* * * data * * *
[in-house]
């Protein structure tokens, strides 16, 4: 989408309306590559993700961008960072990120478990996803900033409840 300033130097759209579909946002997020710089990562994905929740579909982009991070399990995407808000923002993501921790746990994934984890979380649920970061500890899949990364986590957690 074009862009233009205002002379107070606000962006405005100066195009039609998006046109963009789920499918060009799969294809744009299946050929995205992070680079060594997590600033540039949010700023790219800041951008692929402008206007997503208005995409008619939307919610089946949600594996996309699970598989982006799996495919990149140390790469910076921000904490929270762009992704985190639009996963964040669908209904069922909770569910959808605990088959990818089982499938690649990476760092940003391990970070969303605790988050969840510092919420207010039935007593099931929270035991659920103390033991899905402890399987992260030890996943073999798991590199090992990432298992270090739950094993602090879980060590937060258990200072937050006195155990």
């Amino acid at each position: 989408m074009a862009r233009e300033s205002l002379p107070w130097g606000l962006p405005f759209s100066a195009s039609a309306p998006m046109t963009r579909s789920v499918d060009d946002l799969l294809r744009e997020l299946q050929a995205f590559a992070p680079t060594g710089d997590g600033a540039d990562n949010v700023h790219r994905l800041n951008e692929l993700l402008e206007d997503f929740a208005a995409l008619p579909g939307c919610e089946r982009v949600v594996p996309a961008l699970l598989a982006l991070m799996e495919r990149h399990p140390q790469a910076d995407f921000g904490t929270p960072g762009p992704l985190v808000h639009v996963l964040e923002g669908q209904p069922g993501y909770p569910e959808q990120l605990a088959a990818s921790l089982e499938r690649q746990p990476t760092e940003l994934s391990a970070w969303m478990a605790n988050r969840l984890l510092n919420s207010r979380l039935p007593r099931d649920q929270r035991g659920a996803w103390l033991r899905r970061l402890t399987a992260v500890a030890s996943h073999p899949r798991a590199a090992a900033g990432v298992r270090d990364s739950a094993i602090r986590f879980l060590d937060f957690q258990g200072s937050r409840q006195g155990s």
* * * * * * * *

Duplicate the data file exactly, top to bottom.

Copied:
[in-house]
């Protein structure tokens, strides 16, 4: 989408309306590559993700961008960072990120478990996803900033409840 300033130097759209579909946002997020710089990562994905929740579909982009991070399990995407808000923002993501921790746990994934984890979380649920970061500890899949990364986590957690 074009862009233009205002002379107070606000962006405005100066195009039609998006046109963009789920499918060009799969294809744009299946050929995205992070680079060594997590600033540039949010700023790219800041951008692929402008206007997503208005995409008619939307919610089946949600594996996309699970598989982006799996495919990149140390790469910076921000904490929270762009992704985190639009996963964040669908209904069922909770569910959808605990088959990818089982499938690649990476760092940003391990970070969303605790988050969840510092919420207010039935007593099931929270035991659920103390033991899905402890399987992260030890996943073999798991590199090992990432298992270090739950094993602090879980060590937060258990200072937050006195155990």
């Amino acid at each position: 989408m074009a862009r233009e300033s205002l002379p107070w130097g606000l962006p405005f759209s100066a195009s039609a309306p998006m046109t963009r579909s789920v499918d060009d946002l799969l294809r744009e997020l299946q050929a995205f590559a992070p680079t060594g710089d997590g600033a540039d990562n949010v700023h790219r994905l800041n951008e692929l993700l402008e206007d997503f929740a208005a995409l008619p579909g939307c919610e089946r982009v949600v594996p996309a961008l699970l598989a982006l991070m799996e495919r990149h399990p140390q790469a910076d995407f921000g904490t929270p960072g762009p992704l985190v808000h639009v996963l964040e923002g669908q209904p069922g993501y909770p569910e959808q990120l605990a088959a990818s921790l089982e499938r690649q746990p990476t760092e940003l994934s391990a970070w969303m478990a605790n988050r969840l984890l510092n919420s207010r979380l039935p007593r099931d649920q929270r035991g659920a996803w103390l033991r899905r970061l402890t399987a992260v500890a030890s996943h073999p899949r798991a590199a090992a900033g990432v298992r270090d990364s739950a094993i602090r986590f879980l060590d937060f957690q258990g200072s937050r409840q006195g155990s």